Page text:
The larger project, on which this paper is based, I should mention, concentrates on the urban experience of the movement, drawing on the narratives of middle–class men and women activists, and ‘official’ and popular ‘sites of memory’. I will not go into details about sources or methodology here; we can always talk about these later.
I shall begin with the memory of ‘revolutionary violence’, key to the formation and persistence of an imaginary community of martyrs and heroes. The official memory of the movement, including the writings of its key ideologue, Charu Mazumdar, is, on the whole, fairly conventional in its propagandist overtones and revolutionary fervour. The rhetorical and narrative strategies that it deploys scripts a predictable tale about the necessity of violence, the inevitability of victory, and an inauguration of the proverbial ‘new’ (man, age, nation). The consolidation of Naxalite violence as a righteous, revolutionary form of ‘good’ violence split–off from the ‘bad’ violence of the enemy is accomplished within this war–like logic of necessity. What makes revolutionary violence legitimate is the illegitimate violence of the Other, primarily the state. The state, as the only agency that can legitimately deploy violence (c.f. Weber) is, for the Naxalites (as for most radical groups), criminalized. Its use of violence is rendered unjust, illegitimate, and immoral. This is the fundamental discursive strategy that the revolutionary employs to justify his acts of violence as against those of the anti–hero who is reviled as contemptuous, unjust, and criminal. On the other hand, the violence of the hero is a locus of positive attributes – of heroic, sacrificial action, of a vision of a just and egalitarian future. The violence of the revolutionary is thus shorn of all its horror, and presented, within historiography, as ‘infantile adventurism’, and within the community, as idiomatic martyrdom. It is memorialized, indeed idealized as a form of ‘good’ violence, split–off from those characteristics that are projected onto a denigrated other, namely the state. These twin processes of idealizing the self and demonizing the other lie at the heart of a triumphant fantasy of revolutionary class struggle. They enable, as Dawson (drawing upon Melanie Klein) has noted of narratives of nationalism, a coding of ‘our’ atrocities as righteous and divinely sanctioned whilst ‘theirs’ are named as atrocities alone (1994:37).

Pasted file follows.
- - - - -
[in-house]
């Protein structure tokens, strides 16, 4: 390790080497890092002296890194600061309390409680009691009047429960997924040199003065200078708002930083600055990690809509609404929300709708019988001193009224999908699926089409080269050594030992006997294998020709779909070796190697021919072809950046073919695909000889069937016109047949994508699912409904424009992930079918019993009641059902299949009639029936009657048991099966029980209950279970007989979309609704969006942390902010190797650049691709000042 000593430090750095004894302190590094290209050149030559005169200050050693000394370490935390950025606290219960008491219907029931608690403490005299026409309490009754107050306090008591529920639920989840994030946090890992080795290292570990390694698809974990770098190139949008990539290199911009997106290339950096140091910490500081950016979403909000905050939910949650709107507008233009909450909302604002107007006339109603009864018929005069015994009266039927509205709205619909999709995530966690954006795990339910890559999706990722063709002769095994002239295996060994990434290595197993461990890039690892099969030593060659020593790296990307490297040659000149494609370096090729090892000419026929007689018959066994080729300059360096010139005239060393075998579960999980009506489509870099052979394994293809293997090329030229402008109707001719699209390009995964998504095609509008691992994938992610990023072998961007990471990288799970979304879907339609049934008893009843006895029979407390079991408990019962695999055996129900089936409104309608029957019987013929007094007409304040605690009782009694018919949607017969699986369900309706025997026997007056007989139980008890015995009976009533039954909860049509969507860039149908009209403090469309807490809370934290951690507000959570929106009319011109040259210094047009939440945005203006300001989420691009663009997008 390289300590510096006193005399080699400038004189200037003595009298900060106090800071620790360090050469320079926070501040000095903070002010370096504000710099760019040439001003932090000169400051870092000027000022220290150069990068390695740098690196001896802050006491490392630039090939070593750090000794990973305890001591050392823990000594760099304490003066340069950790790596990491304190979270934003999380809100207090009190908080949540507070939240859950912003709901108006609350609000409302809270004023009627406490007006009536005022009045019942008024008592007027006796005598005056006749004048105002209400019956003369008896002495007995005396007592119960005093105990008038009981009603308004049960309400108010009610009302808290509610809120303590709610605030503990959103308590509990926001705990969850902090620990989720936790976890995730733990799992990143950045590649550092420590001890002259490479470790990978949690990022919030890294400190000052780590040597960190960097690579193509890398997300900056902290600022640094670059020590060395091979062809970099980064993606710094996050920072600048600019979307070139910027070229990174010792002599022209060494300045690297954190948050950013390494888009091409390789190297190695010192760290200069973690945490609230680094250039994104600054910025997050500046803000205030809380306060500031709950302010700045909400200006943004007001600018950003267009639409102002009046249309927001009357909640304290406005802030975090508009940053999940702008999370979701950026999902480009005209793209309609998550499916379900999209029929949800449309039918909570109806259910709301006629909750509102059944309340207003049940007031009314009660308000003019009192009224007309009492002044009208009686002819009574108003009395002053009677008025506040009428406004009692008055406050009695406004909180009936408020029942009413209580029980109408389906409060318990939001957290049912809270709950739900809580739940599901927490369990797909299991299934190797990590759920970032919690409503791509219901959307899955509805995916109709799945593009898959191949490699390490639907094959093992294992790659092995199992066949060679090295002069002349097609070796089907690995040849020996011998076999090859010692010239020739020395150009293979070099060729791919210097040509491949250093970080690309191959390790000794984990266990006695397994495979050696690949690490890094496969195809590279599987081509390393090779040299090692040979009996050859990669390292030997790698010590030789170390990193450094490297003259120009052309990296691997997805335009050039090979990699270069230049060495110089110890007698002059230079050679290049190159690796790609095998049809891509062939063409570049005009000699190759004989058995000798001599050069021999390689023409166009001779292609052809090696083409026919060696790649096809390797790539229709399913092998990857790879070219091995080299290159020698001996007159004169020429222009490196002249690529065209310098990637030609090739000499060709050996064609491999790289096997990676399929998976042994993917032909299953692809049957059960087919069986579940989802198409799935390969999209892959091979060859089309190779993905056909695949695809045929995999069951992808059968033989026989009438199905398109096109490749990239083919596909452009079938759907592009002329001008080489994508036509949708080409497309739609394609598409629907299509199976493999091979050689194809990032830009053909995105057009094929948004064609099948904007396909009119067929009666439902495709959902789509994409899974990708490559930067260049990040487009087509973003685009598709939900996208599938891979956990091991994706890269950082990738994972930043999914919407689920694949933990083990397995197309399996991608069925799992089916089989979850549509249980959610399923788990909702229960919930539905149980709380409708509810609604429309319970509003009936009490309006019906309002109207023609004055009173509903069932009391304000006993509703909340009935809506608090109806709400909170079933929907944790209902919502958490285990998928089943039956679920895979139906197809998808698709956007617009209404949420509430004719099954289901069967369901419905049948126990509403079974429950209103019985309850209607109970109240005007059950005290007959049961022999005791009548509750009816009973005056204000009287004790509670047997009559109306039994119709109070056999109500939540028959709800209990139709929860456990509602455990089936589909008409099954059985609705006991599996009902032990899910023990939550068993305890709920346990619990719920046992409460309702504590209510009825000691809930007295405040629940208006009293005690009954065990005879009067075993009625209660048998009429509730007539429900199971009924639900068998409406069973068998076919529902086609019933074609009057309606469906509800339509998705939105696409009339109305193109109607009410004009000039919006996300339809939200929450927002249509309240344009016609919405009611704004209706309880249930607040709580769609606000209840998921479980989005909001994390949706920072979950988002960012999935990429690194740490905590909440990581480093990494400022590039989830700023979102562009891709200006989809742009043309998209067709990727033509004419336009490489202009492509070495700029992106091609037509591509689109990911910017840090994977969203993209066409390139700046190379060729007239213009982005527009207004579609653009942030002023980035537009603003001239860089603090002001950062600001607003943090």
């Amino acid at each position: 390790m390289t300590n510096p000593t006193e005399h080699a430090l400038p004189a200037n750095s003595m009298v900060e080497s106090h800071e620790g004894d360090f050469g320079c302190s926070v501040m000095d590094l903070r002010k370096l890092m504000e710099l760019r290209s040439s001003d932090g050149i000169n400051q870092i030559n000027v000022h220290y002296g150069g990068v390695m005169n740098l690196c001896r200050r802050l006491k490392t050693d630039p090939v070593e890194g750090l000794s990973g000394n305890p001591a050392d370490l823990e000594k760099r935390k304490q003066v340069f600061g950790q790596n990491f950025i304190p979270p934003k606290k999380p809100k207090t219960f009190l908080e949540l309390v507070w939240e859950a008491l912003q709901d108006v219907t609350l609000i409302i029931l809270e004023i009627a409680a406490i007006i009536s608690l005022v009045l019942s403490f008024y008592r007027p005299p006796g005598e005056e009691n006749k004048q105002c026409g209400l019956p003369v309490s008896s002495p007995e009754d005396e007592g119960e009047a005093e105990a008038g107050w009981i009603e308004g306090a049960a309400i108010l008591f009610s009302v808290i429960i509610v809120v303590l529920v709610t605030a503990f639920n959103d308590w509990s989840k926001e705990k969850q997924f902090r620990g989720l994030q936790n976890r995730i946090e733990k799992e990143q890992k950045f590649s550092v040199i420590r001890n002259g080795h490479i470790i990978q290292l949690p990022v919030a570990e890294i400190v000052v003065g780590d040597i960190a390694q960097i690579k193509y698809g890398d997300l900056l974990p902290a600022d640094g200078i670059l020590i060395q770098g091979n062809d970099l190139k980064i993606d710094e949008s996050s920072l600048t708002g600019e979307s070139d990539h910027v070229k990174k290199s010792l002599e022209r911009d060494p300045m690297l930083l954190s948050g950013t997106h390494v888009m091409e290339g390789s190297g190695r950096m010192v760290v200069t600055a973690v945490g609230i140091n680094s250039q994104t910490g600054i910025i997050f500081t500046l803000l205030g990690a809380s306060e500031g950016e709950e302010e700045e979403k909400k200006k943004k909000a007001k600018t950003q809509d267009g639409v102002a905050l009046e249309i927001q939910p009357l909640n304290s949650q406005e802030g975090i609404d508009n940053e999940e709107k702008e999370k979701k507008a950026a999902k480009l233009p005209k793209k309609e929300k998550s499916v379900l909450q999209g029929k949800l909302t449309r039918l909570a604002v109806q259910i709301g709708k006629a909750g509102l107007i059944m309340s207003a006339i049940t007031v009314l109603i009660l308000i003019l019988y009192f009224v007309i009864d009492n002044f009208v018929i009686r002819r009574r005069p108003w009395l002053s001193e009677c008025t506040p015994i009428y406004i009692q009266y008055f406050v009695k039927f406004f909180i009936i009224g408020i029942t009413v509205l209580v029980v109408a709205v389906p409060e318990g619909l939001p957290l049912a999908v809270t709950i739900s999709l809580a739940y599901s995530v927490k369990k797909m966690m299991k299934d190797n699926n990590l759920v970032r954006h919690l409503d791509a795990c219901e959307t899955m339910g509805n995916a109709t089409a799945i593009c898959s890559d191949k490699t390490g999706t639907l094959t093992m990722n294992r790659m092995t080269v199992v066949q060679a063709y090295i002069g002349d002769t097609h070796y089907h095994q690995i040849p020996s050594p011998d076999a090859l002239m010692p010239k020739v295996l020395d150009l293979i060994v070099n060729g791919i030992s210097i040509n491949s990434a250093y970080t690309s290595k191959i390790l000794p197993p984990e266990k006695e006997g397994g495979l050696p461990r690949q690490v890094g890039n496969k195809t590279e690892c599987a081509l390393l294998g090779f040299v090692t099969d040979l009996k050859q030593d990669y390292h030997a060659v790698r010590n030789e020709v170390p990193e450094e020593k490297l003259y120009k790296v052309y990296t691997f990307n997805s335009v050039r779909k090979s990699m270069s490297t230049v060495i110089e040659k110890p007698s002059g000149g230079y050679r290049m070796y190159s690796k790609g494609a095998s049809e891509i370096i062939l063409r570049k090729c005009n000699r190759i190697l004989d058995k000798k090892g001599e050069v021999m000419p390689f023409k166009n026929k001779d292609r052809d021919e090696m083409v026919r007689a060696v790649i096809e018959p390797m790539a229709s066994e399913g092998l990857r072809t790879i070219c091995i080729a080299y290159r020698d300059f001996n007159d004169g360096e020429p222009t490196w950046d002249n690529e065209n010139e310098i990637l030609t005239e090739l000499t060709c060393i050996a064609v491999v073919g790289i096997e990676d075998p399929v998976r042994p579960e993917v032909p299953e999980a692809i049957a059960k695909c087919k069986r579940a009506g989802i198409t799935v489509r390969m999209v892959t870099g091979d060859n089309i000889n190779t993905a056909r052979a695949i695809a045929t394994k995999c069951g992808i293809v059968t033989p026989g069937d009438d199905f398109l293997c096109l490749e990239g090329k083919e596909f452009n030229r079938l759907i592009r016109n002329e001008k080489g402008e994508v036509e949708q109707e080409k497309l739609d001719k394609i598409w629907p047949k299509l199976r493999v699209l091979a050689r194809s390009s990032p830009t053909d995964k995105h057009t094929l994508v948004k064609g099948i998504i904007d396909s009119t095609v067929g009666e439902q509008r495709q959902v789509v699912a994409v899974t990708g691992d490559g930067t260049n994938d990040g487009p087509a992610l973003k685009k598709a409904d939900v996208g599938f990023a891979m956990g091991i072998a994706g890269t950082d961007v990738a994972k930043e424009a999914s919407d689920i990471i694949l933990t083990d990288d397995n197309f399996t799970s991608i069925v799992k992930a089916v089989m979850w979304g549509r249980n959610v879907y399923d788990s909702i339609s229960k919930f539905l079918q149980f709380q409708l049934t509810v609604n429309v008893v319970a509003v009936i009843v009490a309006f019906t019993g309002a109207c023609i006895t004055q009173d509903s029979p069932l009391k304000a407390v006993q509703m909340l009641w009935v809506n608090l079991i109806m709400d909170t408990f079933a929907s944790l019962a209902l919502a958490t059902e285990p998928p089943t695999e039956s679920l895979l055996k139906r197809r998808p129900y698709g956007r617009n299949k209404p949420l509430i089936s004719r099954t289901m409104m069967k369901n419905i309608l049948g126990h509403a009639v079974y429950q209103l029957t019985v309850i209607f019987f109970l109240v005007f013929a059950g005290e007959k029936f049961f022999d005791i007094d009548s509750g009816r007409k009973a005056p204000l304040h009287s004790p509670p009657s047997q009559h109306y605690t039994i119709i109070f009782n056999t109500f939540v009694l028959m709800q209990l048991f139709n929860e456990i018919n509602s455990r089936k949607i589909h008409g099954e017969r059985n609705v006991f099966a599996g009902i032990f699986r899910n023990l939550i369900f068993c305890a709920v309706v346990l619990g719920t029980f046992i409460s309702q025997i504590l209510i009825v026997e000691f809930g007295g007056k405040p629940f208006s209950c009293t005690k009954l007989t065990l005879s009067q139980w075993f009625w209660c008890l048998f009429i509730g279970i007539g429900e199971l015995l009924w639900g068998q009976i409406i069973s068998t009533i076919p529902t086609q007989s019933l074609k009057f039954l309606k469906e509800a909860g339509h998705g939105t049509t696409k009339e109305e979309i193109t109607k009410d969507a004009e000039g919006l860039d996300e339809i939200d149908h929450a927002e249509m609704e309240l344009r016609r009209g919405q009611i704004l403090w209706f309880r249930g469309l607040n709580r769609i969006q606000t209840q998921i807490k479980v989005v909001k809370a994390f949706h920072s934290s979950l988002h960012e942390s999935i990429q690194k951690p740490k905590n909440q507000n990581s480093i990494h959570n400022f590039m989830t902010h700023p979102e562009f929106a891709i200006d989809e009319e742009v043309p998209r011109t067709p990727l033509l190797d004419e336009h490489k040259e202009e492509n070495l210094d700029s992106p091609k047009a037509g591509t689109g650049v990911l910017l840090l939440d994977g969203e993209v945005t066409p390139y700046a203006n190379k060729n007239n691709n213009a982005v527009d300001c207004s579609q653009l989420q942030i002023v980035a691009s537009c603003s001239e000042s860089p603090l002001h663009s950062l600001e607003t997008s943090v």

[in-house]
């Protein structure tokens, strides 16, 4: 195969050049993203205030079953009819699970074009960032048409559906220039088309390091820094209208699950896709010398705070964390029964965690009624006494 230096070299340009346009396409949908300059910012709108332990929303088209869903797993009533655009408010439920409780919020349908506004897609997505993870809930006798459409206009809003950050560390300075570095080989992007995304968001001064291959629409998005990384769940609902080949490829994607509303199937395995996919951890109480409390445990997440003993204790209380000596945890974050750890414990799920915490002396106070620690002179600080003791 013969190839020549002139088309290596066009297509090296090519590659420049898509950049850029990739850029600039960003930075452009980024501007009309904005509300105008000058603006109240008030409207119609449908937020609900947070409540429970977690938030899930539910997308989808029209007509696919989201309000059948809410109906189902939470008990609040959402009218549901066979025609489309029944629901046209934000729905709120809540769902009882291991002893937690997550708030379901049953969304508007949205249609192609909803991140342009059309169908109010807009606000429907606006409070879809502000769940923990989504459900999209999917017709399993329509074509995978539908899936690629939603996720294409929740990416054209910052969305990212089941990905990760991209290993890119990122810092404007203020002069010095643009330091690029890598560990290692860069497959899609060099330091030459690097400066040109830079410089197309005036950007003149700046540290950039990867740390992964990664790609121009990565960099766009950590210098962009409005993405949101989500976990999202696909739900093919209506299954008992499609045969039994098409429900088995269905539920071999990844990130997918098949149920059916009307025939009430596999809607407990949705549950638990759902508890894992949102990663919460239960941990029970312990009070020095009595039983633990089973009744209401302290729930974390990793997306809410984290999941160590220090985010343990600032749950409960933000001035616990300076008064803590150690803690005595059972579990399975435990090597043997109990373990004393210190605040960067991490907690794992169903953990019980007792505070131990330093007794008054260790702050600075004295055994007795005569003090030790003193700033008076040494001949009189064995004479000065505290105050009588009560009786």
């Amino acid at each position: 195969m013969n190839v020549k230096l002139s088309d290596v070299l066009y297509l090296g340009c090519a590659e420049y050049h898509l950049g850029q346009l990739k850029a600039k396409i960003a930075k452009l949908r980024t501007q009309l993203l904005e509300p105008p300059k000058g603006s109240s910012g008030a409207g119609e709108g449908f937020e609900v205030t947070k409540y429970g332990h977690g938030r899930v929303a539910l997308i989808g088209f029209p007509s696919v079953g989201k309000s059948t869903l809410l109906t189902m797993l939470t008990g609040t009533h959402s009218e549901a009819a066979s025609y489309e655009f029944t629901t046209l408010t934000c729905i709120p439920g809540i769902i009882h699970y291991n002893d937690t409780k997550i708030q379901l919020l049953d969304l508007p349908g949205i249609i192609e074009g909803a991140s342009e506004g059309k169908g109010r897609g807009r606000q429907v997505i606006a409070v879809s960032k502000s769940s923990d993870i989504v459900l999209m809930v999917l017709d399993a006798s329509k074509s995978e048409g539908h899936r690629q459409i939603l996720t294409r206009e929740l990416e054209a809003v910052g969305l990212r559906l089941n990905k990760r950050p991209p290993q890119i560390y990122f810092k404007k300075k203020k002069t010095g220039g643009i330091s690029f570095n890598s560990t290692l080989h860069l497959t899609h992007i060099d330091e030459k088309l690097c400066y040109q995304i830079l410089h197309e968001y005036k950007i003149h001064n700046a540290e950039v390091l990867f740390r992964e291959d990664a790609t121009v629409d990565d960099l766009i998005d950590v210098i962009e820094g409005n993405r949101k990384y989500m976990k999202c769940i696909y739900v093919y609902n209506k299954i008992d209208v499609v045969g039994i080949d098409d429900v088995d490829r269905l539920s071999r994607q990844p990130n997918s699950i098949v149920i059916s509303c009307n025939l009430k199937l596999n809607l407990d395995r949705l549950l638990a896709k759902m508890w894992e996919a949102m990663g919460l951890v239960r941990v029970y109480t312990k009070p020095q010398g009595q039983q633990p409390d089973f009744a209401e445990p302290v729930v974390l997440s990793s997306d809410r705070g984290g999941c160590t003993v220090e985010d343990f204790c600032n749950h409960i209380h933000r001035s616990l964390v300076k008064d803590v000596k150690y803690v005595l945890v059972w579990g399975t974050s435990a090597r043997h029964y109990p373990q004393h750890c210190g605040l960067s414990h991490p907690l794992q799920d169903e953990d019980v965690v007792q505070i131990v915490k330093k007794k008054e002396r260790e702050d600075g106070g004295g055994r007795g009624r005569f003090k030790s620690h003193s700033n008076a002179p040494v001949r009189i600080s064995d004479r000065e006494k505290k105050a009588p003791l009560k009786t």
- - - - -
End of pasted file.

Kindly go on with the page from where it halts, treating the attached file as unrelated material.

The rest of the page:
What I am suggesting here is that the discursive transformation of violence into ‘revolutionary violence’ enables a disavowal of the violence of the self, and its projection onto an Other. The psychic operation of projection whereby unwanted feelings are purged from the self and placed upon others enables one to hurt the other with impunity. The imagining of revolution and its heroes enables, in this manner, a coercive misrecognition of the violence of the self. More significantly, it also enables a denial of one’s own pain which is recast in heroic light. At the heart of a romantic narrative of revolution is an emphasis on its heroic aspects and a concomitant denial of its less exciting, less glorious, and harsher realities. When state repression was at it height in 1970s, Charu Mazumdar called for more martyrs to come forward in a public valorization of revolutionary violence. His unflinching faith in ‘our’ victory and ‘their’ losses even when the ground reality was appallingly different can be read as a defensive strategy to counter the real threat of defeat and destruction. A story of romantic revolution could not afford to include unsettling images of betrayal, torture, and death that had become a daily occurrence in the life of the movement from the mid–1970s. As Dawson explains in relation to war narratives, the phantasy of war as romantic adventure provides a degree of psychic defence in the face of the tensions and terrors of real–life combat. In the context of Naxalbari, narratives of glorious struggle and sacrifice for the cause enable a denial of feelings of fear, trauma, and anxiety in the face of possible death.